Exporters resent withdrawal of zero-rated regime

Updated 12 Jun 2019


“This will not benefit exporters nor government because criminal elements will once again enter the trade." — Dawn/File
“This will not benefit exporters nor government because criminal elements will once again enter the trade." — Dawn/File

KARACHI/LAHORE: Dismayed over the government’s decision to rescind SRO1125 in budget 2019-20 ending sales tax exemption under the zero-rated regime for five sectors, the industry on Tuesday rejected the move saying it will be disastrous for the country’s exports.

Talking to Dawn Zubair Motiwala, a leading Karachi-based business leader, said during recent negotiations with government officials and minister it was clearly stated that it will not work because already two attempts were made in the past to do away with zero-rated regime, but did not work.

At 17 per cent sales tax for exporters, with a refund of 17pc as well, they can’t pay me the money they already owe me and now they are asking me to pay more? They can’t manage things at zero per cent, now they want to tax me at 17pc?

Pakistan Readymade Garments Manufac­turers and Exporters Association Patron-in-Chief Ijaz Khokhar said the withdrawal of zero-rated regime would make their exports unviable and wipe out many small- and medium-sized exporters.

He regretted that during negotiations it was also suggested by the government officials to reduce the sales tax rate to 7.5 per cent against standard 17pc, but unfortunately even this has been ignored and feared that it would turn out to be disastrous for exports.

“This will not benefit exporters nor government because criminal elements will once again enter the trade as was the case in the past and start using flying or fake invoices to claim million of rupees refunds,” he lamented.

He said the SMEs could not afford to get their cash stuck in refunds with the government for years and this could result in export losses of $1-2bn next fiscal year.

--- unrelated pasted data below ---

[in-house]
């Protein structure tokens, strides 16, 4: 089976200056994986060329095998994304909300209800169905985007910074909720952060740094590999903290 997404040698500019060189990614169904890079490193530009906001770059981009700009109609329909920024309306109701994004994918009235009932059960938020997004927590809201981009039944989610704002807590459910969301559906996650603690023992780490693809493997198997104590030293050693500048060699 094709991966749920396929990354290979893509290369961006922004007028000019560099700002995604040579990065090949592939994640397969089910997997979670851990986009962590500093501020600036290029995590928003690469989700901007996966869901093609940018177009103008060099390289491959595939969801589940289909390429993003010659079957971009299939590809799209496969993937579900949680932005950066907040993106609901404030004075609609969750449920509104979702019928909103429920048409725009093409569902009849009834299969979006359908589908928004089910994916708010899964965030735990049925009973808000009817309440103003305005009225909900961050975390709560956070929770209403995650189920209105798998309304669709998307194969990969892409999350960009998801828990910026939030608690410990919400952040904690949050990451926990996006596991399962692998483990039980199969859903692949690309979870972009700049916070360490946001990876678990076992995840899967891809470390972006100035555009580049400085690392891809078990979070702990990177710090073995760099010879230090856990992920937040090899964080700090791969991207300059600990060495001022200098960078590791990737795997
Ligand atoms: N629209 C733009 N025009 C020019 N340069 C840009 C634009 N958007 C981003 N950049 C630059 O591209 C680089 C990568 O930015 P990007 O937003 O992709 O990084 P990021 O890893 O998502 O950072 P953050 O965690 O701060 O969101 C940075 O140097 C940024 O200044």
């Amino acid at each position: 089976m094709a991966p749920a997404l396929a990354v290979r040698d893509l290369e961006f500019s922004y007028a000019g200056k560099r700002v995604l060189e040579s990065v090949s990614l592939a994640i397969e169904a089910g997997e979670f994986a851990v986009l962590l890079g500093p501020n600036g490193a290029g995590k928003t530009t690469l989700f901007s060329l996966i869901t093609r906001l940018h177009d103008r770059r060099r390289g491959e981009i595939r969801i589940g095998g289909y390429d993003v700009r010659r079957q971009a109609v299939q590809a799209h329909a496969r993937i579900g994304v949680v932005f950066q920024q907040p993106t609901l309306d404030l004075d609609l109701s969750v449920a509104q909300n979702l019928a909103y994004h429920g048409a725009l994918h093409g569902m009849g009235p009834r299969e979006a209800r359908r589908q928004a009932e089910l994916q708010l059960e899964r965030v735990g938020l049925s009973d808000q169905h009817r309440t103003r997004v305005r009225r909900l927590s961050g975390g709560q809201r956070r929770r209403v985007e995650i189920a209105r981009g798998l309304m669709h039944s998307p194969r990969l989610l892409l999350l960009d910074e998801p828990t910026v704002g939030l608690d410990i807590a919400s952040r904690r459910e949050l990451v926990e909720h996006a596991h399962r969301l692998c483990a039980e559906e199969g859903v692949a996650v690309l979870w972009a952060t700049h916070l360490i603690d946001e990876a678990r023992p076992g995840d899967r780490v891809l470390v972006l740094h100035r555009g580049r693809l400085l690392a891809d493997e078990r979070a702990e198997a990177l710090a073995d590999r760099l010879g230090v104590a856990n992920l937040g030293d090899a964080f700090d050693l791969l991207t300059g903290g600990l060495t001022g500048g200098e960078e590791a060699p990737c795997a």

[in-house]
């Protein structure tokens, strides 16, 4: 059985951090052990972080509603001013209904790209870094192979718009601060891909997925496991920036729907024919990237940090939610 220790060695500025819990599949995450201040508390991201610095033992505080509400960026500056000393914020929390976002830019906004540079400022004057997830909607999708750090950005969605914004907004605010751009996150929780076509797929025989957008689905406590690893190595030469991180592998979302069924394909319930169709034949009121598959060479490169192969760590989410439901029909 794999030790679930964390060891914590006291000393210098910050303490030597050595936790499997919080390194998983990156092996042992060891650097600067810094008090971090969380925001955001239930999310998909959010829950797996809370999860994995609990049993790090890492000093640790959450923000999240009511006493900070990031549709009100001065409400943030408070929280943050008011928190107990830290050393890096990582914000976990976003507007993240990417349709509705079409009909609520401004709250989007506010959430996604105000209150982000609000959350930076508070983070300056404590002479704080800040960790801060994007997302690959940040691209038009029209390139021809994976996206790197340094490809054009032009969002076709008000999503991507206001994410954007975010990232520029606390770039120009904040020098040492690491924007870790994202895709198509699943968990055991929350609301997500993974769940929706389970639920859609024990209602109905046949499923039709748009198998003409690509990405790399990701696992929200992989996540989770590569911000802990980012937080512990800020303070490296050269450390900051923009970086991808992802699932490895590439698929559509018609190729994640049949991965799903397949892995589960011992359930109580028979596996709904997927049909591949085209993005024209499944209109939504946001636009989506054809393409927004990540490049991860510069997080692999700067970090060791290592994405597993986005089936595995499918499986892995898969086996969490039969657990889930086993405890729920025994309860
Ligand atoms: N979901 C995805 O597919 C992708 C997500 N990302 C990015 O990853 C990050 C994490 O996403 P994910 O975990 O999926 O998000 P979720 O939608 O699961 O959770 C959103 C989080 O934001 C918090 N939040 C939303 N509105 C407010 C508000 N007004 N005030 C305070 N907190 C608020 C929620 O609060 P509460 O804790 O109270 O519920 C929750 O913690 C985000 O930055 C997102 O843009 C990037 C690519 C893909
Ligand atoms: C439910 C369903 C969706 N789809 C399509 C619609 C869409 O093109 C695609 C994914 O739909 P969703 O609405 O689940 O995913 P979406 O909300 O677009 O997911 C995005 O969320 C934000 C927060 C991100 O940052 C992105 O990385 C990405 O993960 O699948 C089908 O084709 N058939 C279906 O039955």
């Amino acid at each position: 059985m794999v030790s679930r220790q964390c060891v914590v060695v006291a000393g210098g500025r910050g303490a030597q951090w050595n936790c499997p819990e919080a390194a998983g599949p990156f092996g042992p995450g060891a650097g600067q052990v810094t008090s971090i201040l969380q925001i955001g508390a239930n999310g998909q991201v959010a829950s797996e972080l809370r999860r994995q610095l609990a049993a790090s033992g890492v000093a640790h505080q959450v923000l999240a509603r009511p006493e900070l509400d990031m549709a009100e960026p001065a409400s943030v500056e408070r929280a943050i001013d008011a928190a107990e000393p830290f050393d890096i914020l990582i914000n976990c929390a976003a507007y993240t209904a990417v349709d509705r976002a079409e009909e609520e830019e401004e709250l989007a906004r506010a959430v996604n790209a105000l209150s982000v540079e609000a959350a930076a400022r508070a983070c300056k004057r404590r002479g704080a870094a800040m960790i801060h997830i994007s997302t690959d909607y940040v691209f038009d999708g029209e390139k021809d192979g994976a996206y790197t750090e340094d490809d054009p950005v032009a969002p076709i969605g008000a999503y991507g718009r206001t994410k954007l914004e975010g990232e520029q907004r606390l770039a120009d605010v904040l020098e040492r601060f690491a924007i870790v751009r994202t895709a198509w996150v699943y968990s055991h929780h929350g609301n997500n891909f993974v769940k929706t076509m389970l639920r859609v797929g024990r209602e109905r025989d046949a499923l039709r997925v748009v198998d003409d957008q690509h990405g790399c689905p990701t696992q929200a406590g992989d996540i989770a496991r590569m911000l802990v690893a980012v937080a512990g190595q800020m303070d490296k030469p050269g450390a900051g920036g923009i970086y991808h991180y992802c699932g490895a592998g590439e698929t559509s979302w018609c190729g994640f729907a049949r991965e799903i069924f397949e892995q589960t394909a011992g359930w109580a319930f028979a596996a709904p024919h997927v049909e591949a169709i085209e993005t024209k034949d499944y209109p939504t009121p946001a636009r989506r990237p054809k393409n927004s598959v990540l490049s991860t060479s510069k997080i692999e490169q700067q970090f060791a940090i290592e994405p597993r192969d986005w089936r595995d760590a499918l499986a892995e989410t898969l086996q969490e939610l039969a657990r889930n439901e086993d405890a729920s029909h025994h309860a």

He said the government had agreed with the industry to impose 7.5pc GST on the exporting industry but it has deviated from its commitment.

All Pakistan Textile Mills Association acting chairman Naveed Gulzar termed the federal budget for the next fiscal year as a revenue mobilisation effort under the IMF programme, expressing abolition of zero-rated status and imposition of 17pc sales tax on them will lead to liquidity crunch for them.

He said they had proposed to the government to bring down the cost of doing business, ensure uniform and regionally competitive energy prices across the country, and minimum burden on liquidity of the industry.

Pakistan Textile Exporters Association chairman Khurram Mukhtar said the export industry will make the entire supply chain run into cashflow problem. He said the government should have taxed the unregistered sector instead of burdening the documented industry.

He demanded a robust and sustainable sales tax claim refund system to ensure that exporters did not face liquidity crunch following the withdrawal of sales tax exemption for them.

It said the refund claims of exporters amounting to Rs300 billion were already stuck up, creating liquidity crunch for the industry, while uncertain economic environment has slowed down the investment to almost zero. Moreover, the rupee devaluation by more than 30pc has failed to increase exports.

The Pakistan Hosiery Manufacturers Asso­ciation in a press statement said that the the withdrawal of this facility would increase the cost of doing business due to 17pc sales tax and high utility cost.

Published in Dawn, June 12th, 2019